Children’s museums keep kids out of regular museums, where they could knock over antiquities or see a bathing lady for the first time. Use your outdoor voice indoors with this Groupon.
Choose Between Two Options
- $6 for admission for two children (a $12 value)
- $8 for admission for two adults (up to a $16 value)<p>
After the Be the Dinosaur exhibit closes on April 29, the Western Science Center will move forward in history with a new temporary exhibit on May 18 called Weapons and War in the Iron Age. The exhibit will display swords, spears, and arrows from the ancient Near East to share Iron Age warfare tactics and rituals. Children under four and active military members can enter the science center free. Groupon purchasers will also receive 10% off any item from the gift shop.<p>
Western Science Center
More than one million fossils and artifacts were unearthed during the construction the Diamond Valley Lake reservoir in Hemet. These time-swept relics make their home in the Western Science Center's museum complex, creating a bridge between ancient eras and the scientific advances of the future. The campus itself is steeped in advanced design tactics, making it the first museum in California to earn a Platinum LEED Certification from the U.S. Green Building Council. A rooftop covered with 3,000 solar panels provides more than half of the museum's power needs, and a combination of heat-resistant windows and forced-air circulation keeps the interior cool while spending less energy on air conditioning and ice sculpture maintenance.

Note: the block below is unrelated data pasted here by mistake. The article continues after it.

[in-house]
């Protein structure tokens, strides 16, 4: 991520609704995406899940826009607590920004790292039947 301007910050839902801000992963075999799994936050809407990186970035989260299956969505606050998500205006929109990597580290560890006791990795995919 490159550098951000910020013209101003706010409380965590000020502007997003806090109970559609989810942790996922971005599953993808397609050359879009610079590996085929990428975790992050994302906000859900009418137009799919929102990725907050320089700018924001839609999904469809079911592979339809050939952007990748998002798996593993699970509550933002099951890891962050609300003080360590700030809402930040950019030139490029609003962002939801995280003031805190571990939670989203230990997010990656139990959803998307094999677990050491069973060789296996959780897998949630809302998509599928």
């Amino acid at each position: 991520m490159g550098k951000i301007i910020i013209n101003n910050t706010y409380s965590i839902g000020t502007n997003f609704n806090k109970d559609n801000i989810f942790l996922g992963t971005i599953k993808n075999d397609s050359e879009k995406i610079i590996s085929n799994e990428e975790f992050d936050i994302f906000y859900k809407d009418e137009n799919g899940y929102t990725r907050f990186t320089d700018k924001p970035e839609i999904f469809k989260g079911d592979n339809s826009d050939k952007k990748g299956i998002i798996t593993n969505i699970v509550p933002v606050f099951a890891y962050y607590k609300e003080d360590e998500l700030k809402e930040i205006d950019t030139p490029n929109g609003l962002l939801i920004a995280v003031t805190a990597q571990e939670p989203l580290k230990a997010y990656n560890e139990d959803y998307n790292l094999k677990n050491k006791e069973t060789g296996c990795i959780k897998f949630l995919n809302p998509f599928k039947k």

A journey through the ages begins from the moment visitors step from the parking lot and under the Life on Earth Timelime, a 156-foot corridor of geologic time rings from Pre-Cambrian to Holocene that leads to the museum lobby. Inside, they explore permanent and temporary exhibits, including "Max," the largest mastodon skeleton found in the Western United States and the Discovery lab highlighting the tool contemporary architects use every day. Crowds can take a seat in the immersion theater with a 270-degree screen to watch a pair of short films about the time when giant creatures roamed California and how the region was excavated and preserved.